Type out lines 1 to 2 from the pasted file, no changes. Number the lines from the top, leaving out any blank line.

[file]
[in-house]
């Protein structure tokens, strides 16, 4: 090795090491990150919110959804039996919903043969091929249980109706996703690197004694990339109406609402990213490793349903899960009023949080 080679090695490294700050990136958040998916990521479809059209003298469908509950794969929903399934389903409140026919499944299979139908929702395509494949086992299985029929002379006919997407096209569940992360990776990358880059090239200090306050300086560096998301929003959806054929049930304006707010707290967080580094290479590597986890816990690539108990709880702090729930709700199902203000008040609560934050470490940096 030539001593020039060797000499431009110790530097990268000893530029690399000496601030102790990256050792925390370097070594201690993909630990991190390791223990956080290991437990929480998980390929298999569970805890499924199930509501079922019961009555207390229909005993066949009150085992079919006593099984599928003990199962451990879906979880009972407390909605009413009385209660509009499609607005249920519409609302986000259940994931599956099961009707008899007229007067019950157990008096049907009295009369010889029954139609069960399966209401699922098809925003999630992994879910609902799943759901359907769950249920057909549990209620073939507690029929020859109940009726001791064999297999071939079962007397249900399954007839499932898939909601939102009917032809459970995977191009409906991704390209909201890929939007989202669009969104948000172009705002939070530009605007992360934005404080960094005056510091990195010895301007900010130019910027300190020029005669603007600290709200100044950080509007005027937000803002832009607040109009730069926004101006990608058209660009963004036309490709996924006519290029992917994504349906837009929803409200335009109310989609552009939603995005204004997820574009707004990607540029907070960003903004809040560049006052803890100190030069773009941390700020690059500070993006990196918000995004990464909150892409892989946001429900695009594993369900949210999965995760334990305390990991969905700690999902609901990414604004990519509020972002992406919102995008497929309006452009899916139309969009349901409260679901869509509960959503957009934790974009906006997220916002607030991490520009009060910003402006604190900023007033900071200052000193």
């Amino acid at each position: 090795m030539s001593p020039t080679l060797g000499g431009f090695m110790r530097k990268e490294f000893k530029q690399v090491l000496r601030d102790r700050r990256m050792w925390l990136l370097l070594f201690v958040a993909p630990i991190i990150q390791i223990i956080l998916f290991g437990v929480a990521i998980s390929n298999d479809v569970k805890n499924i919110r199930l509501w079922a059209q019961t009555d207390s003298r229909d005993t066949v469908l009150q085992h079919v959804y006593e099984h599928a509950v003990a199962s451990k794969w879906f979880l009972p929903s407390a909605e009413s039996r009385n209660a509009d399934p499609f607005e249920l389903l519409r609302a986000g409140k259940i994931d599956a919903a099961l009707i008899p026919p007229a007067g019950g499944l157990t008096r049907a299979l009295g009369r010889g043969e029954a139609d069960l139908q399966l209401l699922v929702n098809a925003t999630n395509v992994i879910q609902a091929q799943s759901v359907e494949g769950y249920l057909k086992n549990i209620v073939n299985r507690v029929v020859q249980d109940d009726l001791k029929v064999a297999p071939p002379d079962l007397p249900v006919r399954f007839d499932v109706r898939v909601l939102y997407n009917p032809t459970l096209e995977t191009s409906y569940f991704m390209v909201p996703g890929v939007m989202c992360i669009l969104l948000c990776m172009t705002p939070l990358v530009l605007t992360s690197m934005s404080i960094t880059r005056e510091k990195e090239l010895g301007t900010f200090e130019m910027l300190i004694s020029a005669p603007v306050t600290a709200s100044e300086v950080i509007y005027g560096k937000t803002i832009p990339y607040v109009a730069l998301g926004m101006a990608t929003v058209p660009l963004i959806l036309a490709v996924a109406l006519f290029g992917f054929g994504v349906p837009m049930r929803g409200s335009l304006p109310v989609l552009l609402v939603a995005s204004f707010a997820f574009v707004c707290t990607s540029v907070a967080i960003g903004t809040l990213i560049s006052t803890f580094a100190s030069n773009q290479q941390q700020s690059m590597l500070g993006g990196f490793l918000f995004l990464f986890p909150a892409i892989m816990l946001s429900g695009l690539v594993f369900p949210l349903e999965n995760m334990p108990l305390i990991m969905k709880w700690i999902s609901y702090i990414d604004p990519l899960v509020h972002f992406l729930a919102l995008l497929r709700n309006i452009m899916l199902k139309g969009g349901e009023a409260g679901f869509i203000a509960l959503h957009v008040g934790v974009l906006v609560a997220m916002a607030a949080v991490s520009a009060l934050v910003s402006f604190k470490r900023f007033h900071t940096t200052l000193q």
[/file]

[in-house]
């Protein structure tokens, strides 16, 4: 090795090491990150919110959804039996919903043969091929249980109706996703690197004694990339109406609402990213490793349903899960009023949080 080679090695490294700050990136958040998916990521479809059209003298469908509950794969929903399934389903409140026919499944299979139908929702395509494949086992299985029929002379006919997407096209569940992360990776990358880059090239200090306050300086560096998301929003959806054929049930304006707010707290967080580094290479590597986890816990690539108990709880702090729930709700199902203000008040609560934050470490940096 030539001593020039060797000499431009110790530097990268000893530029690399000496601030102790990256050792925390370097070594201690993909630990991190390791223990956080290991437990929480998980390929298999569970805890499924199930509501079922019961009555207390229909005993066949009150085992079919006593099984599928003990199962451990879906979880009972407390909605009413009385209660509009499609607005249920519409609302986000259940994931599956099961009707008899007229007067019950157990008096049907009295009369010889029954139609069960399966209401699922098809925003999630992994879910609902799943759901359907769950249920057909549990209620073939507690029929020859109940009726001791064999297999071939079962007397249900399954007839499932898939909601939102009917032809459970995977191009409906991704390209909201890929939007989202669009969104948000172009705002939070530009605007992360934005404080960094005056510091990195010895301007900010130019910027300190020029005669603007600290709200100044950080509007005027937000803002832009607040109009730069926004101006990608058209660009963004036309490709996924006519290029992917994504349906837009929803409200335009109310989609552009939603995005204004997820574009707004990607540029907070960003903004809040560049006052803890100190030069773009941390700020690059500070993006990196918000995004990464909150892409892989946001429900695009594993369900949210999965995760334990305390990991969905700690999902609901990414604004990519509020972002992406919102995008497929309006452009899916139309969009349901409260679901869509509960959503957009934790974009906006997220916002607030991490520009009060910003402006604190900023007033900071200052000193």